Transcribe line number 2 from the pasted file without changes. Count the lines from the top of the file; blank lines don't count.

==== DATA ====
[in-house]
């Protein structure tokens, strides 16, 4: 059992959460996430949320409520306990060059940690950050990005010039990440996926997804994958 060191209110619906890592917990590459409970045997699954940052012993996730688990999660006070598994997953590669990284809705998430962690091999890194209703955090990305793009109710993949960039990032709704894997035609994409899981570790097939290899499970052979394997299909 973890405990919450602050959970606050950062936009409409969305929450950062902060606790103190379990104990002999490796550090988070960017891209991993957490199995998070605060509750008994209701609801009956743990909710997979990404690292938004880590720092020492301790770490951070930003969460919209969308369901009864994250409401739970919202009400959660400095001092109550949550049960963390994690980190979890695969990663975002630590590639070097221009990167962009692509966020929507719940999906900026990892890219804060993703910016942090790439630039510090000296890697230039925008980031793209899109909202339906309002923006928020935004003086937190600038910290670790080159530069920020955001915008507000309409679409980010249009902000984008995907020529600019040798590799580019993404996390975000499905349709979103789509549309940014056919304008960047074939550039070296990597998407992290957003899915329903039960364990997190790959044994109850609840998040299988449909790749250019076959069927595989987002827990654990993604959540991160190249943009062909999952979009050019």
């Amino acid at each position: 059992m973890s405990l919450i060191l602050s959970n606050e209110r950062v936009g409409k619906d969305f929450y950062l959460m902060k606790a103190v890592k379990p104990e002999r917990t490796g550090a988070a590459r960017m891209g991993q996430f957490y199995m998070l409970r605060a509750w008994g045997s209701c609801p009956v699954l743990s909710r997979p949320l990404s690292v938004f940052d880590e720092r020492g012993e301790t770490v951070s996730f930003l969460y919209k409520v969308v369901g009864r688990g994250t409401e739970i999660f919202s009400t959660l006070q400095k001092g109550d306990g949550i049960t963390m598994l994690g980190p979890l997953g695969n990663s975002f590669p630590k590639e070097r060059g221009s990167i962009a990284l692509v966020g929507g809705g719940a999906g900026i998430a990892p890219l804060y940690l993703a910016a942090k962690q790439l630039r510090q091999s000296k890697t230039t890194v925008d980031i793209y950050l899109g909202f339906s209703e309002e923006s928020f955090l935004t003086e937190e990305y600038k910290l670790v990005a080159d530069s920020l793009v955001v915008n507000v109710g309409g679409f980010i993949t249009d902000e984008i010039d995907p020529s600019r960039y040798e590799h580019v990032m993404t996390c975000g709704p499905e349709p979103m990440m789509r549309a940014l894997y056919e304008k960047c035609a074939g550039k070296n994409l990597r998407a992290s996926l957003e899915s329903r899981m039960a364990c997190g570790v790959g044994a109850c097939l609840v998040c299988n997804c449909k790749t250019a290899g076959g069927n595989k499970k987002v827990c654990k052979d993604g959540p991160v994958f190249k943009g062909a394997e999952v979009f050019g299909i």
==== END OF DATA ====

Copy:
């Protein structure tokens, strides 16, 4: 059992959460996430949320409520306990060059940690950050990005010039990440996926997804994958 060191209110619906890592917990590459409970045997699954940052012993996730688990999660006070598994997953590669990284809705998430962690091999890194209703955090990305793009109710993949960039990032709704894997035609994409899981570790097939290899499970052979394997299909 973890405990919450602050959970606050950062936009409409969305929450950062902060606790103190379990104990002999490796550090988070960017891209991993957490199995998070605060509750008994209701609801009956743990909710997979990404690292938004880590720092020492301790770490951070930003969460919209969308369901009864994250409401739970919202009400959660400095001092109550949550049960963390994690980190979890695969990663975002630590590639070097221009990167962009692509966020929507719940999906900026990892890219804060993703910016942090790439630039510090000296890697230039925008980031793209899109909202339906309002923006928020935004003086937190600038910290670790080159530069920020955001915008507000309409679409980010249009902000984008995907020529600019040798590799580019993404996390975000499905349709979103789509549309940014056919304008960047074939550039070296990597998407992290957003899915329903039960364990997190790959044994109850609840998040299988449909790749250019076959069927595989987002827990654990993604959540991160190249943009062909999952979009050019």